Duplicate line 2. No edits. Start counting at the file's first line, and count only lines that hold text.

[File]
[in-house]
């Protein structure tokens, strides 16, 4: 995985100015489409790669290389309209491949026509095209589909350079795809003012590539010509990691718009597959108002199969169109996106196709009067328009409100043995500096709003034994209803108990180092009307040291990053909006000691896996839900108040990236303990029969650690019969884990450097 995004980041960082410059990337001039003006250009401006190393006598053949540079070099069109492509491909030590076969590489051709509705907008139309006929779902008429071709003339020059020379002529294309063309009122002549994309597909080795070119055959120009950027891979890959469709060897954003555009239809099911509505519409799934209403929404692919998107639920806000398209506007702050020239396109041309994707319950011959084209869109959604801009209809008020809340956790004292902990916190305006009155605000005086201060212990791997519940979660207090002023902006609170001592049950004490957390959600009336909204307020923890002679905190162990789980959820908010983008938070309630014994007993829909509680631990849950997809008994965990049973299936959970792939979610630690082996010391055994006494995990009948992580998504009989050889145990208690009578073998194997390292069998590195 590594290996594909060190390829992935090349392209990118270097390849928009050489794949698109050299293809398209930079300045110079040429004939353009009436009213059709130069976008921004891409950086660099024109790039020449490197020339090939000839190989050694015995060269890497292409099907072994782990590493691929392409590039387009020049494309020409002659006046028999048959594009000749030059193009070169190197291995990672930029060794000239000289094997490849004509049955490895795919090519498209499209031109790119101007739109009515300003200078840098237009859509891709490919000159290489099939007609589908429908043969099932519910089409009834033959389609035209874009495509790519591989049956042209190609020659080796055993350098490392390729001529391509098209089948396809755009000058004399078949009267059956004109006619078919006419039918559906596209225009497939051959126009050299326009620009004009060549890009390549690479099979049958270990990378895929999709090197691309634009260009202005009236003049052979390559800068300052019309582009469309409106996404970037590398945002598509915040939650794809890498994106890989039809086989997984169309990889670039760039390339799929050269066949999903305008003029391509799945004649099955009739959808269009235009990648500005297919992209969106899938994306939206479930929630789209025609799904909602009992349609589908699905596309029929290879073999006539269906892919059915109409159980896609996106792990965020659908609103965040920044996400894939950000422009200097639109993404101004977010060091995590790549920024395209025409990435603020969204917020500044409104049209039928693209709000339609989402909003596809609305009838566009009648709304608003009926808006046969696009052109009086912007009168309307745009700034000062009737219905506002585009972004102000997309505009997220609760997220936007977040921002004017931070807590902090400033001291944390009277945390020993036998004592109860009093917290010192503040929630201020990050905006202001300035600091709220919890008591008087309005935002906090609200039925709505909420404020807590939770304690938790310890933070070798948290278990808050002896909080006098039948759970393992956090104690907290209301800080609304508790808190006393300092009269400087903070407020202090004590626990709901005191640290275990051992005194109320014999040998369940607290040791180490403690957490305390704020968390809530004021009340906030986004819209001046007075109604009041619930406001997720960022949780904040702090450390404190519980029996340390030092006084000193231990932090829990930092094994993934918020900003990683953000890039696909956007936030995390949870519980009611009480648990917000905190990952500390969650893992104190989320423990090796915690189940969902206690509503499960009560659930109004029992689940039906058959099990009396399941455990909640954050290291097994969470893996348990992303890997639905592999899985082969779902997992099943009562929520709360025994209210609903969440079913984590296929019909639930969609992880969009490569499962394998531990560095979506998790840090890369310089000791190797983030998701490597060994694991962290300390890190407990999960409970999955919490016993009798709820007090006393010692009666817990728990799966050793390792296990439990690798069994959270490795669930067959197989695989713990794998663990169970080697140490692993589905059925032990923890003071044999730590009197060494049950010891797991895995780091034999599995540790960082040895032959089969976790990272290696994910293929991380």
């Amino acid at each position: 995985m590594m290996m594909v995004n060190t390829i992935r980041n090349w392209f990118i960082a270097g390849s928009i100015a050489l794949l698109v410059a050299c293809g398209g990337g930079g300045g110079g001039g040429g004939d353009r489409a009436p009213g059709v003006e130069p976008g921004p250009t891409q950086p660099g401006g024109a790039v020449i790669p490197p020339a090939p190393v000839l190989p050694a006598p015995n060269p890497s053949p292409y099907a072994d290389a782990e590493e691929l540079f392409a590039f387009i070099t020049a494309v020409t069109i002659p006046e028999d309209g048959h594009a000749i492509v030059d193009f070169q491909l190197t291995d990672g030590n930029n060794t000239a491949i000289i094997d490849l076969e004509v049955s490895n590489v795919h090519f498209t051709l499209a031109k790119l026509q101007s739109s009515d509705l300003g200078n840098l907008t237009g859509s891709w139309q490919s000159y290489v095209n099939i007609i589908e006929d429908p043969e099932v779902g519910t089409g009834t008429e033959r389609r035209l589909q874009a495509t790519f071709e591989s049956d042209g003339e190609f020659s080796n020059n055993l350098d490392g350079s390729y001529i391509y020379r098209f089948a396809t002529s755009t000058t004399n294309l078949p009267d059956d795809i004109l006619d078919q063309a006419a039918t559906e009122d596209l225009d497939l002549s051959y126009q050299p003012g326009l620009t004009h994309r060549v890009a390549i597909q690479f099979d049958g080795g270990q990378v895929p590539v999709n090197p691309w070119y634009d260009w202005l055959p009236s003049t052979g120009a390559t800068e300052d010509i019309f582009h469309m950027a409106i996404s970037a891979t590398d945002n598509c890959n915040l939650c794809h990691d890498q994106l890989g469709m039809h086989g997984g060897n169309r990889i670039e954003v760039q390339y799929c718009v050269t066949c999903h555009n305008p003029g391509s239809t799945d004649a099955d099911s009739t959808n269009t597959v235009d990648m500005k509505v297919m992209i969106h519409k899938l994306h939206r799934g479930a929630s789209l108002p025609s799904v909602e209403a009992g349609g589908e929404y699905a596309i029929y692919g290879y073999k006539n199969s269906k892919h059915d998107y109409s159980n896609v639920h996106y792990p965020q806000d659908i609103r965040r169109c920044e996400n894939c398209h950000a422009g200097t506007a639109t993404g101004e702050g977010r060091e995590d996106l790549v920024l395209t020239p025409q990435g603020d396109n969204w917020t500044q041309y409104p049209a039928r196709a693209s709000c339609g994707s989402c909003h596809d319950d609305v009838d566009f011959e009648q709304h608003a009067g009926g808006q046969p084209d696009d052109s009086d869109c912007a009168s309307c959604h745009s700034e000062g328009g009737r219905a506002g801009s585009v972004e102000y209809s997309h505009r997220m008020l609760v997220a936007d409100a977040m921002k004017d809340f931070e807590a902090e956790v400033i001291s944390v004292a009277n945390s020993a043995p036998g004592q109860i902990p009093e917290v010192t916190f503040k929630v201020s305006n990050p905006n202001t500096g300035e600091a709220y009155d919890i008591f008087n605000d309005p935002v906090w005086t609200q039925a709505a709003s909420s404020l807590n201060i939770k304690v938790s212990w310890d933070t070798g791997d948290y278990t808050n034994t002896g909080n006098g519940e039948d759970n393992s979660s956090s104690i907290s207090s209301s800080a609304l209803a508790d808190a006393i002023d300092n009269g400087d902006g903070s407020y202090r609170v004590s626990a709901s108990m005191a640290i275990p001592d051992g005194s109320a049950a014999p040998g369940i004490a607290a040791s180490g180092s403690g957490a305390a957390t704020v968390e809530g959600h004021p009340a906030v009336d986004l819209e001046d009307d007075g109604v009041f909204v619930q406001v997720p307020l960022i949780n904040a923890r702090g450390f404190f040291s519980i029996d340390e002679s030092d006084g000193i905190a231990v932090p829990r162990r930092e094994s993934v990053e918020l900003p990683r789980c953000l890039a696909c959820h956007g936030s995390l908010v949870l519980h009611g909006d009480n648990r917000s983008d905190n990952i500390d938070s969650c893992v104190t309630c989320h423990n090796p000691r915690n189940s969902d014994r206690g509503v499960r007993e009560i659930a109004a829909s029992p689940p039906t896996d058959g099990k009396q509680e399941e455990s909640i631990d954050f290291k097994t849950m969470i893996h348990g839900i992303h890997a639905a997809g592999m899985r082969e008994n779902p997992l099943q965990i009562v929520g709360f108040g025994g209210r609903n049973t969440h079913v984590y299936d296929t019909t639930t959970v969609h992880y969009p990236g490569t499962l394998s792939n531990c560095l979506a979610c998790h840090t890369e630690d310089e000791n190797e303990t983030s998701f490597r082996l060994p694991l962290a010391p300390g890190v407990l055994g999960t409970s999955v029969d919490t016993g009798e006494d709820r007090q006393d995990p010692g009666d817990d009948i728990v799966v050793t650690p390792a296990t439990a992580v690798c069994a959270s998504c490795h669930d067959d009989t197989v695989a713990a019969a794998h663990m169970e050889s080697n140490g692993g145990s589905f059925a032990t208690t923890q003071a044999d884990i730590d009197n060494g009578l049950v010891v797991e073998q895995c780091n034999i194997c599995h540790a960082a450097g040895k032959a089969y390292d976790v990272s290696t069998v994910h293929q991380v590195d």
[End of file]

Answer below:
């Protein structure tokens, strides 16, 4: 995985100015489409790669290389309209491949026509095209589909350079795809003012590539010509990691718009597959108002199969169109996106196709009067328009409100043995500096709003034994209803108990180092009307040291990053909006000691896996839900108040990236303990029969650690019969884990450097 995004980041960082410059990337001039003006250009401006190393006598053949540079070099069109492509491909030590076969590489051709509705907008139309006929779902008429071709003339020059020379002529294309063309009122002549994309597909080795070119055959120009950027891979890959469709060897954003555009239809099911509505519409799934209403929404692919998107639920806000398209506007702050020239396109041309994707319950011959084209869109959604801009209809008020809340956790004292902990916190305006009155605000005086201060212990791997519940979660207090002023902006609170001592049950004490957390959600009336909204307020923890002679905190162990789980959820908010983008938070309630014994007993829909509680631990849950997809008994965990049973299936959970792939979610630690082996010391055994006494995990009948992580998504009989050889145990208690009578073998194997390292069998590195 590594290996594909060190390829992935090349392209990118270097390849928009050489794949698109050299293809398209930079300045110079040429004939353009009436009213059709130069976008921004891409950086660099024109790039020449490197020339090939000839190989050694015995060269890497292409099907072994782990590493691929392409590039387009020049494309020409002659006046028999048959594009000749030059193009070169190197291995990672930029060794000239000289094997490849004509049955490895795919090519498209499209031109790119101007739109009515300003200078840098237009859509891709490919000159290489099939007609589908429908043969099932519910089409009834033959389609035209874009495509790519591989049956042209190609020659080796055993350098490392390729001529391509098209089948396809755009000058004399078949009267059956004109006619078919006419039918559906596209225009497939051959126009050299326009620009004009060549890009390549690479099979049958270990990378895929999709090197691309634009260009202005009236003049052979390559800068300052019309582009469309409106996404970037590398945002598509915040939650794809890498994106890989039809086989997984169309990889670039760039390339799929050269066949999903305008003029391509799945004649099955009739959808269009235009990648500005297919992209969106899938994306939206479930929630789209025609799904909602009992349609589908699905596309029929290879073999006539269906892919059915109409159980896609996106792990965020659908609103965040920044996400894939950000422009200097639109993404101004977010060091995590790549920024395209025409990435603020969204917020500044409104049209039928693209709000339609989402909003596809609305009838566009009648709304608003009926808006046969696009052109009086912007009168309307745009700034000062009737219905506002585009972004102000997309505009997220609760997220936007977040921002004017931070807590902090400033001291944390009277945390020993036998004592109860009093917290010192503040929630201020990050905006202001300035600091709220919890008591008087309005935002906090609200039925709505909420404020807590939770304690938790310890933070070798948290278990808050002896909080006098039948759970393992956090104690907290209301800080609304508790808190006393300092009269400087903070407020202090004590626990709901005191640290275990051992005194109320014999040998369940607290040791180490403690957490305390704020968390809530004021009340906030986004819209001046007075109604009041619930406001997720960022949780904040702090450390404190519980029996340390030092006084000193231990932090829990930092094994993934918020900003990683953000890039696909956007936030995390949870519980009611009480648990917000905190990952500390969650893992104190989320423990090796915690189940969902206690509503499960009560659930109004029992689940039906058959099990009396399941455990909640954050290291097994969470893996348990992303890997639905592999899985082969779902997992099943009562929520709360025994209210609903969440079913984590296929019909639930969609992880969009490569499962394998531990560095979506998790840090890369310089000791190797983030998701490597060994694991962290300390890190407990999960409970999955919490016993009798709820007090006393010692009666817990728990799966050793390792296990439990690798069994959270490795669930067959197989695989713990794998663990169970080697140490692993589905059925032990923890003071044999730590009197060494049950010891797991895995780091034999599995540790960082040895032959089969976790990272290696994910293929991380």